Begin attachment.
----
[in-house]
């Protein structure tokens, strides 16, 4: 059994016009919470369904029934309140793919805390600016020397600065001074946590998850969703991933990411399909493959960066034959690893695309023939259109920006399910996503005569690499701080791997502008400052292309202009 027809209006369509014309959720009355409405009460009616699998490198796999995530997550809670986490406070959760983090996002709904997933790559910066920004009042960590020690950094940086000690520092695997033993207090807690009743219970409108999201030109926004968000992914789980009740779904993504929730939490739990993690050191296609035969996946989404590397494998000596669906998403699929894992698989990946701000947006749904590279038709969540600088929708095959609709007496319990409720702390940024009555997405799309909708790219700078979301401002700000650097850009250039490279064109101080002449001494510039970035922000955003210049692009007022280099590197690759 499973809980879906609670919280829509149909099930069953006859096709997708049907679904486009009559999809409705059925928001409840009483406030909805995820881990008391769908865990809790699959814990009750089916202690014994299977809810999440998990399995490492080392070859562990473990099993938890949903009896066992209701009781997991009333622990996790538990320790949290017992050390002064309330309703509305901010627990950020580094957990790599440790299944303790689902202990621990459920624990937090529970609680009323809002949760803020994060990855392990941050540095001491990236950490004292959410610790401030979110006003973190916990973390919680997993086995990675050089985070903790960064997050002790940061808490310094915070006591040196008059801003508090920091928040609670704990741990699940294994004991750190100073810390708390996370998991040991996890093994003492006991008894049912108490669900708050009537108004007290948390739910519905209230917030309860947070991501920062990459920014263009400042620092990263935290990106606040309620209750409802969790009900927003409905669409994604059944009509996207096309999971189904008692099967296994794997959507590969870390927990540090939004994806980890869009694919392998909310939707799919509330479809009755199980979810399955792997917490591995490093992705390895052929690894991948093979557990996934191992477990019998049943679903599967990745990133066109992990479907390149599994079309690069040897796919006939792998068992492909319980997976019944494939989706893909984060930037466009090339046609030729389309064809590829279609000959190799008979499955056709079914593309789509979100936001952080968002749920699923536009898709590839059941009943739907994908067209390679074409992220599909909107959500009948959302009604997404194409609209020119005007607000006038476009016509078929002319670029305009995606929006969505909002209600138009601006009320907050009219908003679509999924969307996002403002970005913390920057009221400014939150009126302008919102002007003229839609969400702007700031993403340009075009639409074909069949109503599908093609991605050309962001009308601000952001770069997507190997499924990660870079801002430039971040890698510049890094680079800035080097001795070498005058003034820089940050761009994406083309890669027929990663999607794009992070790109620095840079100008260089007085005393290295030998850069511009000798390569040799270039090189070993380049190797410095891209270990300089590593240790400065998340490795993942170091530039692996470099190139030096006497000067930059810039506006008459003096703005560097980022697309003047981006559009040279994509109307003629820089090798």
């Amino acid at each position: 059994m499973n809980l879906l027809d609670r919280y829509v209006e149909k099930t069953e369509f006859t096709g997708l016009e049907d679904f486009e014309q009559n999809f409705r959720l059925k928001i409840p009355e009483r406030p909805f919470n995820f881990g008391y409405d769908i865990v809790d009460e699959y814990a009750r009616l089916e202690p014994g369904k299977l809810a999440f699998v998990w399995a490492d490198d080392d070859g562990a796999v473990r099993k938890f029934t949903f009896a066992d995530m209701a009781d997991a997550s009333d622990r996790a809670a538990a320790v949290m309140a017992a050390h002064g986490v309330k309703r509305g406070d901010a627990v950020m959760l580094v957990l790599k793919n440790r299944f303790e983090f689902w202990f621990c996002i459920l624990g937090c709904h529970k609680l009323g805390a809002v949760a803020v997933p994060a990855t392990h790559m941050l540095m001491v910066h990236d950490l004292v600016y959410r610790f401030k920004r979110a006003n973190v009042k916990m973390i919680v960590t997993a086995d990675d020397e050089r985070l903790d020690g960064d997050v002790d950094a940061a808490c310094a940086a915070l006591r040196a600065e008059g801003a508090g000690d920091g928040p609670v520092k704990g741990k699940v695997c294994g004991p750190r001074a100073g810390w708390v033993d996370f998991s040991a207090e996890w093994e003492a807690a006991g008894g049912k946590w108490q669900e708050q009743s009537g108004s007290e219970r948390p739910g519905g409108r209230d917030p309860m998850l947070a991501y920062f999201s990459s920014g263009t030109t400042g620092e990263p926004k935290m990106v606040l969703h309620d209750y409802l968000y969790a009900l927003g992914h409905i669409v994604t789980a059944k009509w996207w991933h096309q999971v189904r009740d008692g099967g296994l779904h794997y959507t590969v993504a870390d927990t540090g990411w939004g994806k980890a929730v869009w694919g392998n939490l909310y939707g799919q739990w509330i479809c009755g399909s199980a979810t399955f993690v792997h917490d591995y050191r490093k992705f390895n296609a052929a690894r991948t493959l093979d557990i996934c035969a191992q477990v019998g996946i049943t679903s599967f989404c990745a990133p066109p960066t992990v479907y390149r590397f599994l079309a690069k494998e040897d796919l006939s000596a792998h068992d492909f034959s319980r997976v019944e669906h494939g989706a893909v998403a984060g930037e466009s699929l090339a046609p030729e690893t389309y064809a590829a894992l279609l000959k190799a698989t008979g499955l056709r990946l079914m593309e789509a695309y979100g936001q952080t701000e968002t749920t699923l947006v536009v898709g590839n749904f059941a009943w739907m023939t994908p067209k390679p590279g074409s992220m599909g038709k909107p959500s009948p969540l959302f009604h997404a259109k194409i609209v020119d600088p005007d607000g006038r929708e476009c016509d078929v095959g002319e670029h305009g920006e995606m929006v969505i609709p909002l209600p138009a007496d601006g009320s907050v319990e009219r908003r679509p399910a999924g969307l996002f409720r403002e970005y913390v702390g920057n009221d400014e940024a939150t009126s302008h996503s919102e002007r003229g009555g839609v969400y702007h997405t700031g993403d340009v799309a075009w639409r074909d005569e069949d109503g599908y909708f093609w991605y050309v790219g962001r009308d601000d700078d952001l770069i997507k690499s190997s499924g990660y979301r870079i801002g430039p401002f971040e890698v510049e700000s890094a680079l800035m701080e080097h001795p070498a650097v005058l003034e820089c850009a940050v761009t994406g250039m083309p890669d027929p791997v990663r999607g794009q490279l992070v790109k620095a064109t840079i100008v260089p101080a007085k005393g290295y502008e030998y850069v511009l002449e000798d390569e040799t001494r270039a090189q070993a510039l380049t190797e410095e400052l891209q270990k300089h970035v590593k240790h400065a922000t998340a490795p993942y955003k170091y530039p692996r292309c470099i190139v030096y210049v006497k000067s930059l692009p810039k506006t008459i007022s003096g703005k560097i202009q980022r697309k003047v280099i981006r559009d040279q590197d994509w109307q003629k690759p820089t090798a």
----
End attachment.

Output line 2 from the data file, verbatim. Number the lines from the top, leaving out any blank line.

């Protein structure tokens, strides 16, 4: 059994016009919470369904029934309140793919805390600016020397600065001074946590998850969703991933990411399909493959960066034959690893695309023939259109920006399910996503005569690499701080791997502008400052292309202009 027809209006369509014309959720009355409405009460009616699998490198796999995530997550809670986490406070959760983090996002709904997933790559910066920004009042960590020690950094940086000690520092695997033993207090807690009743219970409108999201030109926004968000992914789980009740779904993504929730939490739990993690050191296609035969996946989404590397494998000596669906998403699929894992698989990946701000947006749904590279038709969540600088929708095959609709007496319990409720702390940024009555997405799309909708790219700078979301401002700000650097850009250039490279064109101080002449001494510039970035922000955003210049692009007022280099590197690759 499973809980879906609670919280829509149909099930069953006859096709997708049907679904486009009559999809409705059925928001409840009483406030909805995820881990008391769908865990809790699959814990009750089916202690014994299977809810999440998990399995490492080392070859562990473990099993938890949903009896066992209701009781997991009333622990996790538990320790949290017992050390002064309330309703509305901010627990950020580094957990790599440790299944303790689902202990621990459920624990937090529970609680009323809002949760803020994060990855392990941050540095001491990236950490004292959410610790401030979110006003973190916990973390919680997993086995990675050089985070903790960064997050002790940061808490310094915070006591040196008059801003508090920091928040609670704990741990699940294994004991750190100073810390708390996370998991040991996890093994003492006991008894049912108490669900708050009537108004007290948390739910519905209230917030309860947070991501920062990459920014263009400042620092990263935290990106606040309620209750409802969790009900927003409905669409994604059944009509996207096309999971189904008692099967296994794997959507590969870390927990540090939004994806980890869009694919392998909310939707799919509330479809009755199980979810399955792997917490591995490093992705390895052929690894991948093979557990996934191992477990019998049943679903599967990745990133066109992990479907390149599994079309690069040897796919006939792998068992492909319980997976019944494939989706893909984060930037466009090339046609030729389309064809590829279609000959190799008979499955056709079914593309789509979100936001952080968002749920699923536009898709590839059941009943739907994908067209390679074409992220599909909107959500009948959302009604997404194409609209020119005007607000006038476009016509078929002319670029305009995606929006969505909002209600138009601006009320907050009219908003679509999924969307996002403002970005913390920057009221400014939150009126302008919102002007003229839609969400702007700031993403340009075009639409074909069949109503599908093609991605050309962001009308601000952001770069997507190997499924990660870079801002430039971040890698510049890094680079800035080097001795070498005058003034820089940050761009994406083309890669027929990663999607794009992070790109620095840079100008260089007085005393290295030998850069511009000798390569040799270039090189070993380049190797410095891209270990300089590593240790400065998340490795993942170091530039692996470099190139030096006497000067930059810039506006008459003096703005560097980022697309003047981006559009040279994509109307003629820089090798």